Common Attack Pattern Enumeration and Classification
A Community Resource for Identifying and Understanding Attacks
An attacker makes use of Cascading Style Sheets (CSS) injection to steal data cross domain from the victim's browser. The attack works by abusing the standards relating to loading of CSS: 1. Send cookies on any load of CSS (including cross-domain) 2. When parsing returned CSS ignore all data that does not make sense before a valid CSS descriptor is found by the CSS parser By having control of some text in the victim's domain, the attacker is able to inject a seemingly valid CSS string. It does not matter if this CSS string is preceded by other data. The CSS parser will still locate the CSS string. If the attacker is able to control two injection points, one before the cross domain data that the attacker is interested in receiving and the other one after, the attacker can use this attack to steal all of the data in between these two CSS injection points when referencing the injected CSS while performing rendering on the site that the attacker controls. When rendering, the CSS parser will detect the valid CSS string to parse and ignore the data that "does not make sense". That data will simply be rendered. That data is in fact the data that the attacker just stole cross domain. The stolen data may contain sensitive information, such CSRF protection tokens.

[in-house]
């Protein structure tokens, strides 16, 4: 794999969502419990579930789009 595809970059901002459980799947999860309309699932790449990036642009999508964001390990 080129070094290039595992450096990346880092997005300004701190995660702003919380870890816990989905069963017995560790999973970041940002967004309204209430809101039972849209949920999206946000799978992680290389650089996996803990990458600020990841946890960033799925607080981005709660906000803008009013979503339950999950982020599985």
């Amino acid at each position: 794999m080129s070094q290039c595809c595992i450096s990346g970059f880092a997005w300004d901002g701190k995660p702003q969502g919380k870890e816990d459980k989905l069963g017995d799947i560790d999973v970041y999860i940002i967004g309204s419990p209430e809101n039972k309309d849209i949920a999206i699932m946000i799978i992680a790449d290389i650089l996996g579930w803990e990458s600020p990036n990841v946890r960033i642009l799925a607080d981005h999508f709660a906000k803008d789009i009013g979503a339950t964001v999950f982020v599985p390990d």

This table shows the other attack patterns and high level categories that are related to this attack pattern. These relationships are defined as ChildOf and ParentOf, and give insight to similar items that may exist at higher and lower levels of abstraction. In addition, relationships such as CanFollow, PeerOf, and CanAlsoBe are defined to show similar attack patterns that the user may want to explore.
This table shows the views that this attack pattern belongs to and top level categories within that view.
Attacker controlled site/page to render a page referencing the injected CSS string
A Related Weakness relationship associates a weakness with this attack pattern. Each association implies a weakness that must exist for a given attack to be successful. If multiple weaknesses are associated with the attack pattern, then any of the weaknesses (but not necessarily all) may be present for the attack to be successful. Each related weakness is identified by a CWE identifier.
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